Sometimes the rent increase or anniversary date is not the same as the start date of a tenancy agreement. This type of agreement is often called a "step-lease". A step-lease has two columns in the "amount of rent payable" section. The first column shows the rent the tenant will pay for the first part of the agreement; the second column shows the effective date of the rent increase. For example: The tenancy agreement is from October 1 to September 30. The anniversary date on the rental unit is April 1. The tenant pays $500.00 per month from October 1 to March 31. On April 1, the rent increases to $505.00 per month.

When a landlord needs to prepare a tenancy agreement, the landlord may not always know the actual amount to put in the second column. This can happen when:

  • the landlord plans to apply to the Branch for an increase above the guideline, but hasn’t yet made a final decision how large an increase to apply for; or
  • the government hasn’t announced the annual rent increase guideline.

In these cases, the landlord must complete the second column of the tenancy agreement by:

  • inserting the sentence, "The landlord plans to increase the rent by the annual rent increase guideline."; or
  • inserting an amount that is the same as or slightly higher than the amount they plan to apply for. The landlord can later choose to reduce the amount of the increase, but they cannot increase it.

For example: The tenant pays $500.00 per month. The landlord does some initial calculations and is considering applying for an above guideline increase of 6%. If the landlord is confident that the 6% increase will be the amount they will be applying for, they can insert $30.00 into the second column of the agreement. If the landlord is not certain that 6% will be their final amount, they might want to show an increase of 8% to allow some flexibility. In this case, the landlord would insert $40.00 into the second column.

Once the landlord knows the actual dollar amount of the rent increase, they must still give the tenant three months’ written notice. The tenant still has the right to object to any rent increase.


To increase rent above the annual rent increase guideline, a landlord must apply to the Branch for approval.  Sometimes a tenant might have to sign their fixed-term tenancy agreement before the Branch makes a decision on the landlord’s application.  Even though a tenant must sign the agreement,  they still   have    the    right    to    end    their    tenancy    with   notice   of  two rental payment periods.  A tenant may give notice at any time from the date they sign the agreement to 14 days after they receive the Branch's or the Residential Tenancies Commission's decision on the landlord’s application.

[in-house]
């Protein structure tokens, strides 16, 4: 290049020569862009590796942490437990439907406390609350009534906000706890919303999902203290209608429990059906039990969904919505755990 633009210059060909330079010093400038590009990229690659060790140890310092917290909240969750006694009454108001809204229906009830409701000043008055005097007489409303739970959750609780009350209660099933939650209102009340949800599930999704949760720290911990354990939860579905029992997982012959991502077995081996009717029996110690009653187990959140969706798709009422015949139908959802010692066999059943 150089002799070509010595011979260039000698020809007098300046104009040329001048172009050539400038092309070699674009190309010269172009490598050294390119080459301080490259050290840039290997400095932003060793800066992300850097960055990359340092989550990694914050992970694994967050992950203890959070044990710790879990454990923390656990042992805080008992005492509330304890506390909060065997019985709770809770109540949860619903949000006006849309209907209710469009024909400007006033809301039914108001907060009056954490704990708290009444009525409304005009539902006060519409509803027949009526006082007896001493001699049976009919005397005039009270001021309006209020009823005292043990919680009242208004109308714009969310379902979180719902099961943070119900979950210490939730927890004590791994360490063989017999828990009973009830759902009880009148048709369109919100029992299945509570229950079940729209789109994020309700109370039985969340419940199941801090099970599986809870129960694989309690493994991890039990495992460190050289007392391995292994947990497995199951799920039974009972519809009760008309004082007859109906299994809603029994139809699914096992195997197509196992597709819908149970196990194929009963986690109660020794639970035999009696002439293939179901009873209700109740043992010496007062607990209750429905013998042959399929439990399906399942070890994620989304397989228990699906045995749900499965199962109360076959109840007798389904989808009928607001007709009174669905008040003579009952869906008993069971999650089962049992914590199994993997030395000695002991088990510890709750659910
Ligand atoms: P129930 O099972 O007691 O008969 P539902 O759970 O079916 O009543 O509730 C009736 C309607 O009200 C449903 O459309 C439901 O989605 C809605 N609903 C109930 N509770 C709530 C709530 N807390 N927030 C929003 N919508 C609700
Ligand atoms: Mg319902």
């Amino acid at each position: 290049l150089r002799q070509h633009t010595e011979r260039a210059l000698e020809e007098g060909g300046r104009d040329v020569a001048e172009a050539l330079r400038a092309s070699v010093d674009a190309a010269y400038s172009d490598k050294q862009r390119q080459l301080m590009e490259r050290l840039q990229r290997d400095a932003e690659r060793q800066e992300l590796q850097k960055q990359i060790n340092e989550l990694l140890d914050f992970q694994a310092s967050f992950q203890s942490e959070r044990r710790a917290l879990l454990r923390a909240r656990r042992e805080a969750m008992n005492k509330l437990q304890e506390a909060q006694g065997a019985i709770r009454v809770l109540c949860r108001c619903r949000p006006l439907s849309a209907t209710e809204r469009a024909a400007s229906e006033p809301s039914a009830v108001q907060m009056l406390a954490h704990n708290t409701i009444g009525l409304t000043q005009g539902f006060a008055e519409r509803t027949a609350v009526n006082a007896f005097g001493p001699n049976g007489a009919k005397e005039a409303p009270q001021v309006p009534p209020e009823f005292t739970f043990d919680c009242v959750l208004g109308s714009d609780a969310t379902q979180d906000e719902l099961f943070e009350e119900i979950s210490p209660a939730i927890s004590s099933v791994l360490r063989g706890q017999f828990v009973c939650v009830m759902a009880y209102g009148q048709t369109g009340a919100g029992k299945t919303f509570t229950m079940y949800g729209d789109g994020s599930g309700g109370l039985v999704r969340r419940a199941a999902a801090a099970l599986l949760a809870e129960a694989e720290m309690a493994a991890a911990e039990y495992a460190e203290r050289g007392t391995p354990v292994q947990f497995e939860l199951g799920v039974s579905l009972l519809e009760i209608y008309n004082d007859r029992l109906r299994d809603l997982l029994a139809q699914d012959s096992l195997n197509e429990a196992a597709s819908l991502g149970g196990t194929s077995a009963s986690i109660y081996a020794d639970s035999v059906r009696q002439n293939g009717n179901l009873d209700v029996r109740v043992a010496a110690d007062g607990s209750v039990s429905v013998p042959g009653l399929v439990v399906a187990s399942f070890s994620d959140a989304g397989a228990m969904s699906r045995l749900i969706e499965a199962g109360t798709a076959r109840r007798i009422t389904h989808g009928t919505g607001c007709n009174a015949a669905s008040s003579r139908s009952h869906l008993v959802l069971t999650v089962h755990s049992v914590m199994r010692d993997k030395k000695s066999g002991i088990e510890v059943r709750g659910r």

This policy is included as information for landlords and tenants. If landlords and tenants aren’t able to solve a problem with a tenancy agreement, they can ask the Branch for help.

Steps ▼   

1.   The officer encourages the tenant and landlord to share information and       to discuss the problem to try to come to an agreement.

2.   If the inquiry is about a written tenancy agreement, the officer will ask to       see it before answering specific questions about the terms and       conditions.

3.   When a landlord or tenant asks the Branch for help with a tenancy       agreement problem, the appropriate officer follows the procedures for:



Forms & Form Letters

Standard Residential Tenancy Agreement
.................................................................Form 1/Residential Tenancies Regulation

.............................................................Form 1.1/Residential Tenancies Regulation

Standard Residential Tenancy Agreement (Mobile Home and Sites)
.................................................................Form 2/Residential Tenancies Regulation




For more information on mediation, see Section 1.
For information on failure to deliver a copy of a tenancy agreement, see this section.
For details on tenancy agreement renewals, see this section also.
For more information on increasing rent for additional occupants, see Rent Increase For New Tenant in Section 13.



Policy Developed

September, 1992*



Last Revision

May, 2015